The last line is the important one: Police have asked users to delete the message rather than sharing it.

Facebook does not provide a way to ask for reconsideration of their decision. There is no appeals process that I can find. When they emailed me, they used a noreply response. So it was the end of the line for this complaint from me.

Facebook has set up their complaint feature in such a way that it is challenging to even find, which is plenty bad enough. But the protocol they follow to determine whether or not a post is unfit for continued sharing is unacceptable.

If physical child abuse doesn't violate Facebook's community standards, what does that tell you about Facebook? What does that say about the people making the decisions at the company?

Change can only happen when we stand together. When we share one voice on the issue. And I will use my voice and whatever I have access to in order to share this important message: that the depiction of child abuse is not appropriate material for sharing. I urge you to use your voice to get this message across to Facebook.


  1. Agree 100%. Facebook must take a serious look at their complaint process and their standards. Having seen the video, if they think that is acceptable they are seriously mistaken.

  2. Certainly agree Darlene, please tell me how to contact Facebook to challenge their decision regarding displaying child abuse being within Community Standards!

    1. I wish I could tell you, Jon. That's part of the problem. Facebook doesn't seem to allow for us to do this, outside of a complaint on a single post. Perhaps if we share the article enough times, someone in the know will be able to tell us how to connect with FB in this regard.

  3. Jennifer MarieI have a different take on this. I believe ppl hate to be confronted with the reality of child abuse (such as videos like that) because they don't want to have to grapple with the need for ppl, such as THEMSELVES, to advocate and help abused and neglected children. the less exposed one is to the reality of suffering children (& animals), the easier it is to pretend it doesn't exist and, THEREFORE, doesn't demand one's attention and/or resources. I force myself to watch such disturbing pictures n videos because it forces me to confront the realities and, more crucially, propels me to action. (my life would be much simpler and happier if I could be oblivious. but, I refuse to be oblivious.)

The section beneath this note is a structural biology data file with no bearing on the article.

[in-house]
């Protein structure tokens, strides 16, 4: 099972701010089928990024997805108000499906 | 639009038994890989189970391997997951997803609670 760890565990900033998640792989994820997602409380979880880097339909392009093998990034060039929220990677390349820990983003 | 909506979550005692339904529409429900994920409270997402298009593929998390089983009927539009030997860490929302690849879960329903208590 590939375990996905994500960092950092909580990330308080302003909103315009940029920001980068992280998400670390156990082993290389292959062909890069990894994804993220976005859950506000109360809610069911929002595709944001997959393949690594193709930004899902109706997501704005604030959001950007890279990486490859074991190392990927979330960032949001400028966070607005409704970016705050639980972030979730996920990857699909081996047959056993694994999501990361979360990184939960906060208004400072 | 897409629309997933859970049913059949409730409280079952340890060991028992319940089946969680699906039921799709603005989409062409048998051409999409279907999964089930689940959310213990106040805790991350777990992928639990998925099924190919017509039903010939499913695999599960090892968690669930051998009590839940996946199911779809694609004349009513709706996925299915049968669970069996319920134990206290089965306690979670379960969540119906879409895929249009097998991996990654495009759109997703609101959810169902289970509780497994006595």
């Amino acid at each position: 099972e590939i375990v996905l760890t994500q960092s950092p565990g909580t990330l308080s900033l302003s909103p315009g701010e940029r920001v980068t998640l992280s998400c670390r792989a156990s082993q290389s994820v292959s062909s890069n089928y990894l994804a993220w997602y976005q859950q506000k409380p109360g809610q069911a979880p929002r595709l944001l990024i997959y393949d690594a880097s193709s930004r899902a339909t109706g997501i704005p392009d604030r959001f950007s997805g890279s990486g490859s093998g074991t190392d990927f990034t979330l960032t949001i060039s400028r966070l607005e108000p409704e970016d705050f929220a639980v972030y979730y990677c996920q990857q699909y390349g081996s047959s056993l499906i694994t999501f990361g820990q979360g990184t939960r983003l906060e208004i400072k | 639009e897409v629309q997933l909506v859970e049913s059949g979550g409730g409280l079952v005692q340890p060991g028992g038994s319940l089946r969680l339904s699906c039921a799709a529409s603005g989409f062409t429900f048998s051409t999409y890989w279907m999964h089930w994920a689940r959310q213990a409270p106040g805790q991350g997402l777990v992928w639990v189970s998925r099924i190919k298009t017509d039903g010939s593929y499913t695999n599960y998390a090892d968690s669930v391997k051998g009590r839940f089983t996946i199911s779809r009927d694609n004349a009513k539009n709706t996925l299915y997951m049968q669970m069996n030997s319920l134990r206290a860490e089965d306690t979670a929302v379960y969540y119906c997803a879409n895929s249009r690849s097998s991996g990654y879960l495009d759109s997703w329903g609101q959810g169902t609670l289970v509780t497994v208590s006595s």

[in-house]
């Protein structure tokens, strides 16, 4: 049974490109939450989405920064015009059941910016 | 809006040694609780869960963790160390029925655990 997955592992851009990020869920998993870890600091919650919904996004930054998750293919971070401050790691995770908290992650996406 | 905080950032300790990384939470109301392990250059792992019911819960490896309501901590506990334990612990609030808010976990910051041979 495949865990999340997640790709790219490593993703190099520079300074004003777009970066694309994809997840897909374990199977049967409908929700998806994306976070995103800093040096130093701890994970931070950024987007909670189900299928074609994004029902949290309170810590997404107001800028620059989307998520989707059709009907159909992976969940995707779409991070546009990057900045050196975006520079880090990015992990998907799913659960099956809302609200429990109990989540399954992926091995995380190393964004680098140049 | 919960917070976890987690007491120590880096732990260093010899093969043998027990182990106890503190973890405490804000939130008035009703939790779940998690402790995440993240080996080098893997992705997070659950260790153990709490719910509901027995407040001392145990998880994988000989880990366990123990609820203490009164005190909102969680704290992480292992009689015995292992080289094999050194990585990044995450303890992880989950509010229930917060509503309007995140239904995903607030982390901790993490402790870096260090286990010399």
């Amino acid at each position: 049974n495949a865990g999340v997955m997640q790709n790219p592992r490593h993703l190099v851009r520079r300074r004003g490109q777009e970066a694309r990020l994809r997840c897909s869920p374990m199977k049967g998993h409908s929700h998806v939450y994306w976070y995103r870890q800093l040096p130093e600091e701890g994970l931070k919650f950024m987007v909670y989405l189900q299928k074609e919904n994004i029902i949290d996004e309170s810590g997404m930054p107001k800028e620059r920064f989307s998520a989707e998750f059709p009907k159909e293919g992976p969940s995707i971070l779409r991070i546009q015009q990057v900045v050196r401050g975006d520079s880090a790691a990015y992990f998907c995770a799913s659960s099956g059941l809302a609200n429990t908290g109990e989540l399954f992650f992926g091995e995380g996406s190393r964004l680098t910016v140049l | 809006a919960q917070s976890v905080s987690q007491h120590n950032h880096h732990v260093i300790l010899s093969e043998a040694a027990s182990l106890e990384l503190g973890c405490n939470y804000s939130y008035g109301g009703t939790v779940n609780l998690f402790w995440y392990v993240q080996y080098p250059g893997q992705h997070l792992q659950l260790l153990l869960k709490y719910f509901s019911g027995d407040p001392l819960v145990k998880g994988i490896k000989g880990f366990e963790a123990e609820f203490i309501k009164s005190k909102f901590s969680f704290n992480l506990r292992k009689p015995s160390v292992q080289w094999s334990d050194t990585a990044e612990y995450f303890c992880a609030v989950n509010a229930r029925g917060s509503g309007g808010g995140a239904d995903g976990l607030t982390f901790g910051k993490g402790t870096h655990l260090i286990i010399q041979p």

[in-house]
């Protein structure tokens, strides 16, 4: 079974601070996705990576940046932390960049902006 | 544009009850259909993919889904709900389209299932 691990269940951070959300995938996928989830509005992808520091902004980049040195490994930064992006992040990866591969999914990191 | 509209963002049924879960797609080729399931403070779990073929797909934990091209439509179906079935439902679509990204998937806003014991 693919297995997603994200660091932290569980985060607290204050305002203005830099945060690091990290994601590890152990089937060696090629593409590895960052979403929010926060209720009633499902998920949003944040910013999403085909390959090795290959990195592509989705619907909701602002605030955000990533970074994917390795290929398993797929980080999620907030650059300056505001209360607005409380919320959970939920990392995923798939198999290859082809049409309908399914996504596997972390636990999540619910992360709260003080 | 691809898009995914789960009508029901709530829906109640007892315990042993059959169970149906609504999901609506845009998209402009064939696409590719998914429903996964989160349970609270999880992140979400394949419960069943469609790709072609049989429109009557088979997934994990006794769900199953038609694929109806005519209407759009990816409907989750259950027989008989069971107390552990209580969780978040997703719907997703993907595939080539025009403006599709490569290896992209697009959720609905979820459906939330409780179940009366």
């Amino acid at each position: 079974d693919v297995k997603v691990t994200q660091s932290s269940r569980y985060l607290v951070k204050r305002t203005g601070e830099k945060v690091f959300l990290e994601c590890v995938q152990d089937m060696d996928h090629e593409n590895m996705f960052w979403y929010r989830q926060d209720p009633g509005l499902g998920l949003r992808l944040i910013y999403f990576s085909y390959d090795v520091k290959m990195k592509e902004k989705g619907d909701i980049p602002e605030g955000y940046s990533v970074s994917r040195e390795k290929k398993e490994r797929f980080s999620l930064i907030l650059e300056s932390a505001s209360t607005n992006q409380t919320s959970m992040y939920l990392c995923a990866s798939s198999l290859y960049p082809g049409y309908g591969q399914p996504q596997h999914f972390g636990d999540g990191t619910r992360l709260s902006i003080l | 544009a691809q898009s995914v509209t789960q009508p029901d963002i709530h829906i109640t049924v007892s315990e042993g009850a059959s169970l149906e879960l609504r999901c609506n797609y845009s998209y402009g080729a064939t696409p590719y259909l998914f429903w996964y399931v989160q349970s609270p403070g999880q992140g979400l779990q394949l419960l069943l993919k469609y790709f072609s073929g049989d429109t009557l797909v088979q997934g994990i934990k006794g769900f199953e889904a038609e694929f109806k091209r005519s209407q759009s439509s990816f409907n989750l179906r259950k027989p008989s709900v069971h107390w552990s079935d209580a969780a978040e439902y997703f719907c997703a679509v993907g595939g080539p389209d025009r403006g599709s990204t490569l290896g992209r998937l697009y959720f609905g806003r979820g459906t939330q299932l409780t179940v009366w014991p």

1. well said people like to sweep nasty stuff under the carpet

    2. I think you've both missed the point. facebook is inconsistent when they remove a picture of a woman breastfeeding but allow a child being beaten to stay up. If they made the decision to ake down the woman breastfeeding then I think they should take down something that shows a baby getting beaten.

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  5. The right to free expression is a well-known topic, but come on, this infant is being horribly abused. That Facebook believes their behaviour does not violate their website is astonishing. They, as well as other individuals, will have serious reactions to seeing or hearing about this movie. We receive calls from people who were blockchain dissertation topics as children and who provide dramatic tales of their experiences.

  6. The article on Facebook refusing to remove a baby beating video is incredibly concerning. It's not only an issue of free speech, but it's an issue of Facebook's responsibility as a platform to protect the safety of its users, especially vulnerable children. It's unacceptable that Facebook would rather protect the free speech of its users than protect the safety of its users. We need to find ways to ensure that companies like Facebook are held accountable for their actions and web development company are forced to take responsibility to keep their users safe.